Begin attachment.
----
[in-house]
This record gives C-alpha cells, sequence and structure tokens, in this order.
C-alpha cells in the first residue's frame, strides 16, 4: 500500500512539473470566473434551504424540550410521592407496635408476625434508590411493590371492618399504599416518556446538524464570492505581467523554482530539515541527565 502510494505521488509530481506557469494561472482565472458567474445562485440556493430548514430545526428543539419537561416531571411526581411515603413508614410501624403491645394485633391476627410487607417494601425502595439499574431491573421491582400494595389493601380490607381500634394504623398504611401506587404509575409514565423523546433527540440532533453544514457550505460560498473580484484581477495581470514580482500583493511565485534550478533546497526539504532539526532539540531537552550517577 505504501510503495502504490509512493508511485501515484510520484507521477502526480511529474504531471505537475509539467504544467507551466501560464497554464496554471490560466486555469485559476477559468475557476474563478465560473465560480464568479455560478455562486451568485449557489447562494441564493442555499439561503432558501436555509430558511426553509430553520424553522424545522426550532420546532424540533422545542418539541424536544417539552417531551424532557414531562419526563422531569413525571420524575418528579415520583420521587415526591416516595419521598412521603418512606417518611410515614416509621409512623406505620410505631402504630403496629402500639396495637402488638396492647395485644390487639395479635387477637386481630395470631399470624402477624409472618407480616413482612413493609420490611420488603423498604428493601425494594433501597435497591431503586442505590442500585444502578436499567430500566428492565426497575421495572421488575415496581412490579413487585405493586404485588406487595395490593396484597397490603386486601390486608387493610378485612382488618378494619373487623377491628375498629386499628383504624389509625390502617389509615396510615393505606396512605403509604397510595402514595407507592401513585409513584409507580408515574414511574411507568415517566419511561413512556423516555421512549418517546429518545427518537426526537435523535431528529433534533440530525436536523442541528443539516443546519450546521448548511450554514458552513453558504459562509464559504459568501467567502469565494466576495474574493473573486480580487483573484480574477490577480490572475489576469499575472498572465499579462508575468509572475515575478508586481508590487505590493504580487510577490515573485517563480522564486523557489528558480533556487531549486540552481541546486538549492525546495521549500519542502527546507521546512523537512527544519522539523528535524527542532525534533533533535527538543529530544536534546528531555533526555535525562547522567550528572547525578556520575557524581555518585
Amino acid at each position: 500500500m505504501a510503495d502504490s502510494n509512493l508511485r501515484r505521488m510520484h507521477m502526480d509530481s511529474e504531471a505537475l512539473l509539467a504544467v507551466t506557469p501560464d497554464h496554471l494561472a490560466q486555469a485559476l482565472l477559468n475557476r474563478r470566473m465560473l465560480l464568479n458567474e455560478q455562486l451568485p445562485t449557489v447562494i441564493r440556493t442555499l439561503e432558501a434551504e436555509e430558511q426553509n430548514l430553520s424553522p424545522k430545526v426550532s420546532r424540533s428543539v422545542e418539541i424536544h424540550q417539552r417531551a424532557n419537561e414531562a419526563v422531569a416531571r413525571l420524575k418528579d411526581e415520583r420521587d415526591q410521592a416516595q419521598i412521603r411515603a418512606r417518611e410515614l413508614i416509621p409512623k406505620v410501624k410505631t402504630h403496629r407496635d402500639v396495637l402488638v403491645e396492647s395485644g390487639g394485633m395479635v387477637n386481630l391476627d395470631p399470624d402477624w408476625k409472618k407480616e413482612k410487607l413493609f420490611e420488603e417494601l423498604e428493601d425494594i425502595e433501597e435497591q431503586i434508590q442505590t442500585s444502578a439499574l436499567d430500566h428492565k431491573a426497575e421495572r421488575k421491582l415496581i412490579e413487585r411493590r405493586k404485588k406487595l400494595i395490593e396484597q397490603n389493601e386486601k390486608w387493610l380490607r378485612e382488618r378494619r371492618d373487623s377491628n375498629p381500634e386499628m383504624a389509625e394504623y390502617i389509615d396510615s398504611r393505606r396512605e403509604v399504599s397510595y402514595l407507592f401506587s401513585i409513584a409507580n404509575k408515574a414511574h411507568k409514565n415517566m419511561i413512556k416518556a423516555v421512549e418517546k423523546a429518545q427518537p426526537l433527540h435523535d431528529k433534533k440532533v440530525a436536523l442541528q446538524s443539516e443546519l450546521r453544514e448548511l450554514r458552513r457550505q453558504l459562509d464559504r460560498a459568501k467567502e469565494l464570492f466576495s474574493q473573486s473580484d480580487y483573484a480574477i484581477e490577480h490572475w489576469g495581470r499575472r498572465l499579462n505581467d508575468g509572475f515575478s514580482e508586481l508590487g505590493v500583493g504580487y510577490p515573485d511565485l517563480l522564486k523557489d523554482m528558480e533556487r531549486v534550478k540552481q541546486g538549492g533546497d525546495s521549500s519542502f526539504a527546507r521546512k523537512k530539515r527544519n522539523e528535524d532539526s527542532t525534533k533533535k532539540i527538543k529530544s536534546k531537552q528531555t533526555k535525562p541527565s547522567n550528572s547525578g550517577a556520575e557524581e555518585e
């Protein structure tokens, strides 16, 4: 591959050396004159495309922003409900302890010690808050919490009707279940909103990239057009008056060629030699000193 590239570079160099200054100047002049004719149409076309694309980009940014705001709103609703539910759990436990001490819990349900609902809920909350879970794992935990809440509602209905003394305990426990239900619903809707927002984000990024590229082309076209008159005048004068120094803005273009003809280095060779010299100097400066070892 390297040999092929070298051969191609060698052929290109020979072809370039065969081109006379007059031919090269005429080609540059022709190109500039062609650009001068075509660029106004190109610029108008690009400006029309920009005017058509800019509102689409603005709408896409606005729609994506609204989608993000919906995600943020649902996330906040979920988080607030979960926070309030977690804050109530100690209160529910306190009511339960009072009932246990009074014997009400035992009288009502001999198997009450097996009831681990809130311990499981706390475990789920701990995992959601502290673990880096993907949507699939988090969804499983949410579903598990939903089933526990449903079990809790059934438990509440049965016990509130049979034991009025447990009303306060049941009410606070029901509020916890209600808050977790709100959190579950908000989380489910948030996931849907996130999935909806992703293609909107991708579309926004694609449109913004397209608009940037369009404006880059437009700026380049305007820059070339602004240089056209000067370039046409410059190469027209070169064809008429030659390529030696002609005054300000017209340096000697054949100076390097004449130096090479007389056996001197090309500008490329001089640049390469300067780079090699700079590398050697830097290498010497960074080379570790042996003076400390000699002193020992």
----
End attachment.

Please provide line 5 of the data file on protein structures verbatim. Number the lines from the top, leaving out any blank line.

């Protein structure tokens, strides 16, 4: 591959050396004159495309922003409900302890010690808050919490009707279940909103990239057009008056060629030699000193 590239570079160099200054100047002049004719149409076309694309980009940014705001709103609703539910759990436990001490819990349900609902809920909350879970794992935990809440509602209905003394305990426990239900619903809707927002984000990024590229082309076209008159005048004068120094803005273009003809280095060779010299100097400066070892 390297040999092929070298051969191609060698052929290109020979072809370039065969081109006379007059031919090269005429080609540059022709190109500039062609650009001068075509660029106004190109610029108008690009400006029309920009005017058509800019509102689409603005709408896409606005729609994506609204989608993000919906995600943020649902996330906040979920988080607030979960926070309030977690804050109530100690209160529910306190009511339960009072009932246990009074014997009400035992009288009502001999198997009450097996009831681990809130311990499981706390475990789920701990995992959601502290673990880096993907949507699939988090969804499983949410579903598990939903089933526990449903079990809790059934438990509440049965016990509130049979034991009025447990009303306060049941009410606070029901509020916890209600808050977790709100959190579950908000989380489910948030996931849907996130999935909806992703293609909107991708579309926004694609449109913004397209608009940037369009404006880059437009700026380049305007820059070339602004240089056209000067370039046409410059190469027209070169064809008429030659390529030696002609005054300000017209340096000697054949100076390097004449130096090479007389056996001197090309500008490329001089640049390469300067780079090699700079590398050697830097290498010497960074080379570790042996003076400390000699002193020992």